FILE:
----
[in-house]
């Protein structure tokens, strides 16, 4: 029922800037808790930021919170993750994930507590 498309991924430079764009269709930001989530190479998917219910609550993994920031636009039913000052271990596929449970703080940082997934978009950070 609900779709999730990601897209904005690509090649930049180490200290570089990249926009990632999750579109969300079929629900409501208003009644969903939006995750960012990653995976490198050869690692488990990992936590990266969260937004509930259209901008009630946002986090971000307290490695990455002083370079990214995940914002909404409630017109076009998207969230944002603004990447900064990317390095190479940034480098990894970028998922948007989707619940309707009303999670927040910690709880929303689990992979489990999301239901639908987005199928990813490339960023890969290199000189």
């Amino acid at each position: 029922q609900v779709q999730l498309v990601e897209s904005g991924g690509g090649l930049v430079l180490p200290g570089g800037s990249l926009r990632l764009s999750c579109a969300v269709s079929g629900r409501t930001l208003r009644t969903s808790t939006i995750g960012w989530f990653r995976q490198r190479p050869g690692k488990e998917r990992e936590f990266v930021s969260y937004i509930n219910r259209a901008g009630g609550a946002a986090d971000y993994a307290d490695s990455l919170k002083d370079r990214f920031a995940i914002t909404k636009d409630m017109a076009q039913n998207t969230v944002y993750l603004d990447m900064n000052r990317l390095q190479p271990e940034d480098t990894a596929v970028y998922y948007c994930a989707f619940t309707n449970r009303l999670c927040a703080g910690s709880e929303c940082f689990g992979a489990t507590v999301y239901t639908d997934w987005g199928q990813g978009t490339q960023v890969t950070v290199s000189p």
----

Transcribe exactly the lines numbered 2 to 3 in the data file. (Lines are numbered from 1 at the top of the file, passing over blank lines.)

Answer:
């Protein structure tokens, strides 16, 4: 029922800037808790930021919170993750994930507590 498309991924430079764009269709930001989530190479998917219910609550993994920031636009039913000052271990596929449970703080940082997934978009950070 609900779709999730990601897209904005690509090649930049180490200290570089990249926009990632999750579109969300079929629900409501208003009644969903939006995750960012990653995976490198050869690692488990990992936590990266969260937004509930259209901008009630946002986090971000307290490695990455002083370079990214995940914002909404409630017109076009998207969230944002603004990447900064990317390095190479940034480098990894970028998922948007989707619940309707009303999670927040910690709880929303689990992979489990999301239901639908987005199928990813490339960023890969290199000189």
């Amino acid at each position: 029922q609900v779709q999730l498309v990601e897209s904005g991924g690509g090649l930049v430079l180490p200290g570089g800037s990249l926009r990632l764009s999750c579109a969300v269709s079929g629900r409501t930001l208003r009644t969903s808790t939006i995750g960012w989530f990653r995976q490198r190479p050869g690692k488990e998917r990992e936590f990266v930021s969260y937004i509930n219910r259209a901008g009630g609550a946002a986090d971000y993994a307290d490695s990455l919170k002083d370079r990214f920031a995940i914002t909404k636009d409630m017109a076009q039913n998207t969230v944002y993750l603004d990447m900064n000052r990317l390095q190479p271990e940034d480098t990894a596929v970028y998922y948007c994930a989707f619940t309707n449970r009303l999670c927040a703080g910690s709880e929303c940082f689990g992979a489990t507590v999301y239901t639908d997934w987005g199928q990813g978009t490339q960023v890969t950070v290199s000189p």